Back from a long summer break, I needed to find something else to do than just catching up with emails... Luckily, the organizers of the 2017 International Glaciology Society meeting in Boulder tweeted this animation of the Vavilov Glacier (October Revolution Island, Russian Arctic):
— CIRES Communication (@CIRESnews) August 16, 2017
So, I made a similar animation using only Sentinel-2 imagery for the years 2016 and 2017:
Of course the Sentinel-2 record is too short to say anything about the long term evolution of the glacier. However we can spot some differences between both years. In August 2017 the glacier front is still more advanced than it was last year in July. Also, in 2016 the sea ice started to unlock the glacier tongue earlier than it did in 2017. This is consistent with the fact that in May-June 2016, Arctic sea ice reached a record low. It can be seen using the interactive sea ice graph that the Arctic sea ice extent in 2017 was not as low as it was in 2016:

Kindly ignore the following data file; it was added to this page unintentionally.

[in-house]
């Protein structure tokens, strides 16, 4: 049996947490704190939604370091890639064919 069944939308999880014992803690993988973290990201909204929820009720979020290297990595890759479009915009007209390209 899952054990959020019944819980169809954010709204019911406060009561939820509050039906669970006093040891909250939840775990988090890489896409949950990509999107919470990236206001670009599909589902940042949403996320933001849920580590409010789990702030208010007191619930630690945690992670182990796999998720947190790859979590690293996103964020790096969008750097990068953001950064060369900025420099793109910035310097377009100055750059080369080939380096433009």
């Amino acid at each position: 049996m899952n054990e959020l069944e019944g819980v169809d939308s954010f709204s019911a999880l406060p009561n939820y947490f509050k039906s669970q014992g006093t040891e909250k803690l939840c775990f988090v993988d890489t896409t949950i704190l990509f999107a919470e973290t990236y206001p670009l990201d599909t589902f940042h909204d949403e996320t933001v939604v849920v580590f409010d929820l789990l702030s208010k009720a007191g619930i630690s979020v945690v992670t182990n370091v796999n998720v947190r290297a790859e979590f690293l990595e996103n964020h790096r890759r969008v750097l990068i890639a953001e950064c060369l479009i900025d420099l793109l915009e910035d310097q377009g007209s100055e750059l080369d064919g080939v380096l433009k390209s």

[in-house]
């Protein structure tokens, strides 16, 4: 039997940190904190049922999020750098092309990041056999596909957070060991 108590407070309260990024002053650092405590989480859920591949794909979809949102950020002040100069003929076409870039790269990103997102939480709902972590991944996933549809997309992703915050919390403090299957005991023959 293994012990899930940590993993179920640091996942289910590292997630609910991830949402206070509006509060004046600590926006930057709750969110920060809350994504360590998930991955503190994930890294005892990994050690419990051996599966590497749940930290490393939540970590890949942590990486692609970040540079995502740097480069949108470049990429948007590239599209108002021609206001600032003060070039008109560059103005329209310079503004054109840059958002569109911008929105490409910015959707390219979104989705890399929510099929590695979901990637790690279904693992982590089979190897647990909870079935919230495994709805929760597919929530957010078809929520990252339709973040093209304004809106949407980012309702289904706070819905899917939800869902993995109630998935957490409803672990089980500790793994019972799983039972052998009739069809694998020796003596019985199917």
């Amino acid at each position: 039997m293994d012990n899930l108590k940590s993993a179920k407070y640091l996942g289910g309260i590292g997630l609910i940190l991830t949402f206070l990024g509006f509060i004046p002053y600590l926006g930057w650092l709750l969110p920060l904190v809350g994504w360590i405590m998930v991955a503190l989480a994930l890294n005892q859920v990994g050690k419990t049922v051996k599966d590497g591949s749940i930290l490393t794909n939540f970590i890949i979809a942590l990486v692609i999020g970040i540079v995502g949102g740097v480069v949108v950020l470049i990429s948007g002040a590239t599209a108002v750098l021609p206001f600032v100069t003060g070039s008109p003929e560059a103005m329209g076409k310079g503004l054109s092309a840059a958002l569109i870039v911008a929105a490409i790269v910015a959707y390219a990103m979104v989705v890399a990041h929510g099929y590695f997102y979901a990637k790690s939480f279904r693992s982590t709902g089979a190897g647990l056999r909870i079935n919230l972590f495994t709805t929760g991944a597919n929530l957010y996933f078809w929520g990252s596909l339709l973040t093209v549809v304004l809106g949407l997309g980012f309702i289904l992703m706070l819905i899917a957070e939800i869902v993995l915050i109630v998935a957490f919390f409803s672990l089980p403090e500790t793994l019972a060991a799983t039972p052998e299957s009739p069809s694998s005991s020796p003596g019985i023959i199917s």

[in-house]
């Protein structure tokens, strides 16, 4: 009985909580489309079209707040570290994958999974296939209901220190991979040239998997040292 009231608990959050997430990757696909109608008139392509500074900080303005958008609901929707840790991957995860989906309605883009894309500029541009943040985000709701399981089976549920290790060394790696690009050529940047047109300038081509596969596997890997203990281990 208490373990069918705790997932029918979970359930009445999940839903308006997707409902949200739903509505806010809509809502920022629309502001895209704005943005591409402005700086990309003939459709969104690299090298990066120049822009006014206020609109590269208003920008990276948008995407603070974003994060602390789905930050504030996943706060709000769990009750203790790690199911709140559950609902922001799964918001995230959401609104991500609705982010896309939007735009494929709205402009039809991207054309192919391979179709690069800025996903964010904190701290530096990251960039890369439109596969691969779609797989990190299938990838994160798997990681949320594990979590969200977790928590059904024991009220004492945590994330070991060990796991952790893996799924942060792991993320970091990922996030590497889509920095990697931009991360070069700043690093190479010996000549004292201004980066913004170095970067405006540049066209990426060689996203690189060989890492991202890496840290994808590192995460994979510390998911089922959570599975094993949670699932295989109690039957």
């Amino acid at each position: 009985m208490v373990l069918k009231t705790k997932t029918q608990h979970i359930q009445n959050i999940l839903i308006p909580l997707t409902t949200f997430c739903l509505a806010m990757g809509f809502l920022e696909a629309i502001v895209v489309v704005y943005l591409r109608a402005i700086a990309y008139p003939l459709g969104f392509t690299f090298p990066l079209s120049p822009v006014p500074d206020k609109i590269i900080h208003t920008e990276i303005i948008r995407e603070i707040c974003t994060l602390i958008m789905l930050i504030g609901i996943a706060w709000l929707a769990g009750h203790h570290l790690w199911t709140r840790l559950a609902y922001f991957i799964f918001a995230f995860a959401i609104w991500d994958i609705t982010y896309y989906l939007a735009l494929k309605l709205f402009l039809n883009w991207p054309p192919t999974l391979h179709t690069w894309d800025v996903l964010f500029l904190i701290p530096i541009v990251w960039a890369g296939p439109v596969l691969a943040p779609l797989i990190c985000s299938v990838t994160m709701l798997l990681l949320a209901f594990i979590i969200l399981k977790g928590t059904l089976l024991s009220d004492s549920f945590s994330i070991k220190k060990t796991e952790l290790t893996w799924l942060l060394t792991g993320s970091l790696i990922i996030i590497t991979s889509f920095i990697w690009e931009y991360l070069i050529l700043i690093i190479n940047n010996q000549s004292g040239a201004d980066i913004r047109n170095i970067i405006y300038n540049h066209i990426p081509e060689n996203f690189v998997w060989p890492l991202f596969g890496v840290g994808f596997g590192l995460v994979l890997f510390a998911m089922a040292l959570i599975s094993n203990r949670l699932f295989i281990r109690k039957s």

I wonder if the rapid ablation of the Vavilov glacier front in 2016 is related to the early ice free conditions but I'm really not an expert in glacier physics... Back to emails.
New animation of Vavilov ice cap collapse, this time using #Sentinel1 @CopernicusEU radar (no issue with clouds or polar night)
"You can literally watch an ice cap gut itself in front of your eyes"
quote by @IceSheetMike, 2018
— Simon Gascoin (@sgascoin) September 24, 2018